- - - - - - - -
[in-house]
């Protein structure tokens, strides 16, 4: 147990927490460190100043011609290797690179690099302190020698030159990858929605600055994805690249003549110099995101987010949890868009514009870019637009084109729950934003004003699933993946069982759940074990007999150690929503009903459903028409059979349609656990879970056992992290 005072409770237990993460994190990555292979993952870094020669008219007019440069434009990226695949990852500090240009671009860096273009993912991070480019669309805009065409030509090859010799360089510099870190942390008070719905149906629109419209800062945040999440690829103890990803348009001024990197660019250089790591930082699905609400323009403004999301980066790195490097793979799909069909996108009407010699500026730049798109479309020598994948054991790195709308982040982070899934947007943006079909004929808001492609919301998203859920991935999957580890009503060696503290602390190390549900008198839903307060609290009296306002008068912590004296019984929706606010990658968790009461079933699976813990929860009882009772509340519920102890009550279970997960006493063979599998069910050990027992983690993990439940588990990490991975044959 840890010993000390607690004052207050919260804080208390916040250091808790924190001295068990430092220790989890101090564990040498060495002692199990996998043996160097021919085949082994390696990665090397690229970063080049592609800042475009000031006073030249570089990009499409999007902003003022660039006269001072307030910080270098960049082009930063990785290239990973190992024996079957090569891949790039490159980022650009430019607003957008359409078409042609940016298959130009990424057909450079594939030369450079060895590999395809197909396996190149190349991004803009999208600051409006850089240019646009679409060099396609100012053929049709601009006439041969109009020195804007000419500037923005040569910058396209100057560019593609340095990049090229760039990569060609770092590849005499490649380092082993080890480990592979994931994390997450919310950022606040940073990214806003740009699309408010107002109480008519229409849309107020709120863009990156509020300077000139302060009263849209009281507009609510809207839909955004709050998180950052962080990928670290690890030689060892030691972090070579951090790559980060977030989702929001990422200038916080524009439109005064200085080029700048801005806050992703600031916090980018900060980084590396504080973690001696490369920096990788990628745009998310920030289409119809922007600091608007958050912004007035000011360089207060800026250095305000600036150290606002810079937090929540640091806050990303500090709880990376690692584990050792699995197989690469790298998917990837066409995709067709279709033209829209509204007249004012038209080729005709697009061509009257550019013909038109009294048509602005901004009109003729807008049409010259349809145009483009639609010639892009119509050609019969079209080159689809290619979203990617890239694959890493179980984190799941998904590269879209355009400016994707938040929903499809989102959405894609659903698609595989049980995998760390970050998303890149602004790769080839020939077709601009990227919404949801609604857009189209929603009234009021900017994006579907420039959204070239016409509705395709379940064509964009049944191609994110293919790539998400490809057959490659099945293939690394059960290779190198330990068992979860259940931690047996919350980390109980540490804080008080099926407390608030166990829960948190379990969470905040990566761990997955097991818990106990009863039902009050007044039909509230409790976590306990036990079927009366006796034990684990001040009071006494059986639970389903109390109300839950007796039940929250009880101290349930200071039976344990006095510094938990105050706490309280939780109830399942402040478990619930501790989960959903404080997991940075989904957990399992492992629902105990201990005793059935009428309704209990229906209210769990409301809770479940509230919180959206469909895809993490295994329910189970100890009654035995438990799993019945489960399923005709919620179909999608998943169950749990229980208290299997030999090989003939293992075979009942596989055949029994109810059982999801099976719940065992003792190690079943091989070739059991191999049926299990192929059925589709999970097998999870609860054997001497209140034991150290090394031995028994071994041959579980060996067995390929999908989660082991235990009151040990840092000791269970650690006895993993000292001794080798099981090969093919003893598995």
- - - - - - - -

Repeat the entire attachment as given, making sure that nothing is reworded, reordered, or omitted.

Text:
[in-house]
């Protein structure tokens, strides 16, 4: 147990927490460190100043011609290797690179690099302190020698030159990858929605600055994805690249003549110099995101987010949890868009514009870019637009084109729950934003004003699933993946069982759940074990007999150690929503009903459903028409059979349609656990879970056992992290 005072409770237990993460994190990555292979993952870094020669008219007019440069434009990226695949990852500090240009671009860096273009993912991070480019669309805009065409030509090859010799360089510099870190942390008070719905149906629109419209800062945040999440690829103890990803348009001024990197660019250089790591930082699905609400323009403004999301980066790195490097793979799909069909996108009407010699500026730049798109479309020598994948054991790195709308982040982070899934947007943006079909004929808001492609919301998203859920991935999957580890009503060696503290602390190390549900008198839903307060609290009296306002008068912590004296019984929706606010990658968790009461079933699976813990929860009882009772509340519920102890009550279970997960006493063979599998069910050990027992983690993990439940588990990490991975044959 840890010993000390607690004052207050919260804080208390916040250091808790924190001295068990430092220790989890101090564990040498060495002692199990996998043996160097021919085949082994390696990665090397690229970063080049592609800042475009000031006073030249570089990009499409999007902003003022660039006269001072307030910080270098960049082009930063990785290239990973190992024996079957090569891949790039490159980022650009430019607003957008359409078409042609940016298959130009990424057909450079594939030369450079060895590999395809197909396996190149190349991004803009999208600051409006850089240019646009679409060099396609100012053929049709601009006439041969109009020195804007000419500037923005040569910058396209100057560019593609340095990049090229760039990569060609770092590849005499490649380092082993080890480990592979994931994390997450919310950022606040940073990214806003740009699309408010107002109480008519229409849309107020709120863009990156509020300077000139302060009263849209009281507009609510809207839909955004709050998180950052962080990928670290690890030689060892030691972090070579951090790559980060977030989702929001990422200038916080524009439109005064200085080029700048801005806050992703600031916090980018900060980084590396504080973690001696490369920096990788990628745009998310920030289409119809922007600091608007958050912004007035000011360089207060800026250095305000600036150290606002810079937090929540640091806050990303500090709880990376690692584990050792699995197989690469790298998917990837066409995709067709279709033209829209509204007249004012038209080729005709697009061509009257550019013909038109009294048509602005901004009109003729807008049409010259349809145009483009639609010639892009119509050609019969079209080159689809290619979203990617890239694959890493179980984190799941998904590269879209355009400016994707938040929903499809989102959405894609659903698609595989049980995998760390970050998303890149602004790769080839020939077709601009990227919404949801609604857009189209929603009234009021900017994006579907420039959204070239016409509705395709379940064509964009049944191609994110293919790539998400490809057959490659099945293939690394059960290779190198330990068992979860259940931690047996919350980390109980540490804080008080099926407390608030166990829960948190379990969470905040990566761990997955097991818990106990009863039902009050007044039909509230409790976590306990036990079927009366006796034990684990001040009071006494059986639970389903109390109300839950007796039940929250009880101290349930200071039976344990006095510094938990105050706490309280939780109830399942402040478990619930501790989960959903404080997991940075989904957990399992492992629902105990201990005793059935009428309704209990229906209210769990409301809770479940509230919180959206469909895809993490295994329910189970100890009654035995438990799993019945489960399923005709919620179909999608998943169950749990229980208290299997030999090989003939293992075979009942596989055949029994109810059982999801099976719940065992003792190690079943091989070739059991191999049926299990192929059925589709999970097998999870609860054997001497209140034991150290090394031995028994071994041959579980060996067995390929999908989660082991235990009151040990840092000791269970650690006895993993000292001794080798099981090969093919003893598995």